MLP yields increased in July but equity capital is more expensive

Market Realist

Master limited partnerships rely heavily on external financing to fund growth

Master limited partnerships or MLPs are specially structured entities that must pay out most of the cash they generate to unitholders. So MLPs especially rely on external funding sources (as opposed to internally generated cash) to execute growth projects and acquisitions because they’re prevented from keeping much cash on hand. Because of this dependence, the state of the capital markets (generally referring to the equity and bond or loan markets) is an important factor in determining whether an MLP can find the money to participate in growth-oriented activities.

(Read more: Why MLPs provide excellent risk-reward for investors)

MLP equities traded down slightly during July, a slight negative for the cost of equity capital

The cost of equity capital across most of the MLP spectrum was up for many MLP names over the month of July. When the cost of equity capital increases, it’s negative in the sense that it’s more expensive for MLPs to fund growth and makes less growth projects and acquisitions attractive. The upside of this is that more expensive equity capital inherently comes from higher MLP yields as a result of stock price depreciation, providing a potentially attractive entry point.

Using the Alerian MLP ETF as a proxy for the MLP universe, the current dividend yield (as of July 31) is 5.92%, compared to roughly 5.92% on June 28. This was unchanged, but looking at the universe of individual MLP names, most had experienced slight depreciation (increases in yield) over July.

For Enterprise Products Partners (EPD, $56.5 billion market cap), one of the largest MLPs by market cap, the dividend yield was 4.31% on June 28, compared to 4.39% on July 31. Another large-cap MLP, Kinder Morgan Energy Partners (KMP, $31.4 billion market cap), had a dividend yield of 6.09% on June 28, compared to 6.40% on July 31.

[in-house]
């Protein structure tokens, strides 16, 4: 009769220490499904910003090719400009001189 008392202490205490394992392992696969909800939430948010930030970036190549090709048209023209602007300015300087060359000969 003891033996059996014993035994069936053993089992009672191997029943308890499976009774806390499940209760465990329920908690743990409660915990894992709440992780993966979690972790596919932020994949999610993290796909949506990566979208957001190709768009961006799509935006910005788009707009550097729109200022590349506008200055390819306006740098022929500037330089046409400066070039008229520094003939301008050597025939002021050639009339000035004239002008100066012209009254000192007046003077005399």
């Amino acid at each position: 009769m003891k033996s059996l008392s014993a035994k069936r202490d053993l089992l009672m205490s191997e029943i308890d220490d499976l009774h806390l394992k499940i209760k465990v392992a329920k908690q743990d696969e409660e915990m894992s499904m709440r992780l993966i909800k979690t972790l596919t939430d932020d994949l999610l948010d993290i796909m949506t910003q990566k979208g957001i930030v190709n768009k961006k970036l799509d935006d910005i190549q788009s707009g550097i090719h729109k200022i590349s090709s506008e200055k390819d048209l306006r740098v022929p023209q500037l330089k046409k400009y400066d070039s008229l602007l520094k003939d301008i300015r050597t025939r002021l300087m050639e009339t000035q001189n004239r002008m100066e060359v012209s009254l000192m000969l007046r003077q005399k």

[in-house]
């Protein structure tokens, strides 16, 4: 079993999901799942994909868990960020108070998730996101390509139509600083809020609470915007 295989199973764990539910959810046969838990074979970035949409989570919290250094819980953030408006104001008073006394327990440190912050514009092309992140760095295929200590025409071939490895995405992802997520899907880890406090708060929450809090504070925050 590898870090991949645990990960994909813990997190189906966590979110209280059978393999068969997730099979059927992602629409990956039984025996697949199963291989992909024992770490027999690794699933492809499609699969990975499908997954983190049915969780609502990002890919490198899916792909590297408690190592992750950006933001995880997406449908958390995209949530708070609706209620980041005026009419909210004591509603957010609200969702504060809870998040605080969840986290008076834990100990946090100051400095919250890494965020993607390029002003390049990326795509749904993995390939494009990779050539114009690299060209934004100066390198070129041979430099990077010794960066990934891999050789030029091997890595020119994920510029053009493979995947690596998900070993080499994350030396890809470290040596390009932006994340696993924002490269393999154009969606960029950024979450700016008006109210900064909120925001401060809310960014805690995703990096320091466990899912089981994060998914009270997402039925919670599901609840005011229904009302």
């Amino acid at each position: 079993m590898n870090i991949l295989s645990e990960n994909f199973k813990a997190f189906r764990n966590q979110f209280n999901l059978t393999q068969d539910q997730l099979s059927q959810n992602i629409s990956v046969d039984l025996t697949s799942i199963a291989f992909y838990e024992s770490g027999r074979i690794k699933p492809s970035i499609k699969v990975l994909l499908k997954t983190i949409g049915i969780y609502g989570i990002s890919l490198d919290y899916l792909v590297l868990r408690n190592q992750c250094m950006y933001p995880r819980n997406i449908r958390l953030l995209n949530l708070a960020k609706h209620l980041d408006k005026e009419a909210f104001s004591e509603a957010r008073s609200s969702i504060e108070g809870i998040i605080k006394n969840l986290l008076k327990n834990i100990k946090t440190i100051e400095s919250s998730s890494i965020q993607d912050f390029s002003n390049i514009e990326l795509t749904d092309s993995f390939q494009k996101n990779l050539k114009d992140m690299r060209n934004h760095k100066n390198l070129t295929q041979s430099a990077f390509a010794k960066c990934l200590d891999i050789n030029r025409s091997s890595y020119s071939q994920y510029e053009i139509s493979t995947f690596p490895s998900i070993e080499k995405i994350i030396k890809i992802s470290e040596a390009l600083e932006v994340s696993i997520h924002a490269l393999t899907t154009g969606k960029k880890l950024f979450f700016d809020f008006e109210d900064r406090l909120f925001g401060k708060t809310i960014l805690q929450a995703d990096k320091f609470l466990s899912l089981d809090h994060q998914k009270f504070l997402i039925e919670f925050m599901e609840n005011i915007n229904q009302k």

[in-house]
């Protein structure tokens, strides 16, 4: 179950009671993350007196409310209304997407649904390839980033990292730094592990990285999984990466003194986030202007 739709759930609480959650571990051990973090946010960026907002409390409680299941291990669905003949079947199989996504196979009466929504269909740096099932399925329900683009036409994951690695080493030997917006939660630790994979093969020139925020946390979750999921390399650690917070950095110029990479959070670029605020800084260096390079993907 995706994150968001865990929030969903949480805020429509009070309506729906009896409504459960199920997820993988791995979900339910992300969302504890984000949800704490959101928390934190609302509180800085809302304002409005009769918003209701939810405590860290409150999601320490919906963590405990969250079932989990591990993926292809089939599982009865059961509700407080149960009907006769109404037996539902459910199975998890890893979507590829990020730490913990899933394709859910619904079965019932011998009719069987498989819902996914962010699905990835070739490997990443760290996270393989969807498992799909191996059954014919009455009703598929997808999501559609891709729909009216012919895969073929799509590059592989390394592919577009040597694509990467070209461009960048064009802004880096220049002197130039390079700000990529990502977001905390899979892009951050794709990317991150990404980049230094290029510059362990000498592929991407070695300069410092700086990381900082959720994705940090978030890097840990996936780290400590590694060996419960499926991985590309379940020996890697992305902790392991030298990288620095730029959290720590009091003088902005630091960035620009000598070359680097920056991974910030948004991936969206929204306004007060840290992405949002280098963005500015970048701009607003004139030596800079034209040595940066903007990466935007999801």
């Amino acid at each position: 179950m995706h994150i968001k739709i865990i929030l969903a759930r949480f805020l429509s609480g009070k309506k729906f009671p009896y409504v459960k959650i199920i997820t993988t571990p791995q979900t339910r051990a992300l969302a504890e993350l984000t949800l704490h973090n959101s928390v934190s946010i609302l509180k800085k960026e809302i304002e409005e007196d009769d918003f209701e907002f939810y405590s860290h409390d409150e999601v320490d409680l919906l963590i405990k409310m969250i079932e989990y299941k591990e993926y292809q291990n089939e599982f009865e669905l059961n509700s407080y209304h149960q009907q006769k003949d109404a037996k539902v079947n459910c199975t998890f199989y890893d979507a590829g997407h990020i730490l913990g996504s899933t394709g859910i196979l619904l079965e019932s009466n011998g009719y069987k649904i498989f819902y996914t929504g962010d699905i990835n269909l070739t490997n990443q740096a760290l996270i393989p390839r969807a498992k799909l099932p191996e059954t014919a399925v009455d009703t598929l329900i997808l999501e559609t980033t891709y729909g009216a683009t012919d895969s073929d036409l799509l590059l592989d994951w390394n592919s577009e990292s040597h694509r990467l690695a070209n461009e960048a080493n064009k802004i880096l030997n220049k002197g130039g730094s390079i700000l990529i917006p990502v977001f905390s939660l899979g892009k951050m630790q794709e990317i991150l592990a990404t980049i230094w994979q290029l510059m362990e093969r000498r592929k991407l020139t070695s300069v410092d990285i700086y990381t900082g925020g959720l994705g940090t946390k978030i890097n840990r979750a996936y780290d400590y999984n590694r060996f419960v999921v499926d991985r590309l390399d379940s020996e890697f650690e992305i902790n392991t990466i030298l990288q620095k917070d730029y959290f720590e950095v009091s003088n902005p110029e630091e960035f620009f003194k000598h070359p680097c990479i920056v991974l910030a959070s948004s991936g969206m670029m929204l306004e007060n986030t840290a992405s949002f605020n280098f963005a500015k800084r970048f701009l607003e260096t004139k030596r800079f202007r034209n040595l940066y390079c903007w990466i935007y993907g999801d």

The dividend yields on small- and mid-cap MLPs also generally increased. For example, Targa Resources Partners (NGLS, $5.3 billion market cap) had a dividend yield of 5.53% on June 28 compared to 5.74% on July 31. Genesis Energy (GEL, $4.4 billion market cap) had a dividend yield of 3.84% on June 28, compared to 4.09% on July 31.

MLP yields are also down significantly since the financial crisis

Though recently, MLP yields have increased somewhat, from a longer-term perspective, MLP yields have compressed dramatically since the financial crisis of 2008. So raising funds by issuing equity had become a more and more attractive option over the past few years, as the cost of equity has continued to reduce. During the financial crisis, yields on these MLP stocks spiked up to levels from ~10% (KMP) to over 30% (NGLS) compared to levels of ~4% to 7% now on the same names.

Cheaper equity capital means more growth projects may be attractive

Again, the long-term yield compression on MLP stocks has been a positive for growth because generally speaking, the lower the cost of funds, the more projects a company may find attractive. For example, if a company has identified a project that has returns of 15% and the company’s cost of funds is 10%, it may pursue the project. If the cost of funds increases, for example to 20%, the same project may no longer be viable to the company. Usually, the more attractive projects a company is able to pursue and fund, the greater the likelihood for an increase in a company’s assets and cash flow.

(Read more: An in-depth look at the mechanics of fractionation spreads and how they affect MLPs)

Generally positive outlook

Currently, despite the slight increase in yields over July, equity capital remains relatively cheap for MLPs. This helps fund MLPs’ growth, which is positive for the companies, though the stock price appreciation may make the MLP sector less attractive to investors. The equity financing environment is an important factor for the majority of MLP names such as KMP, EPD, NGLS, and GEL.

(Read more: Oil and gas industry overview: Midstream (Part 2))

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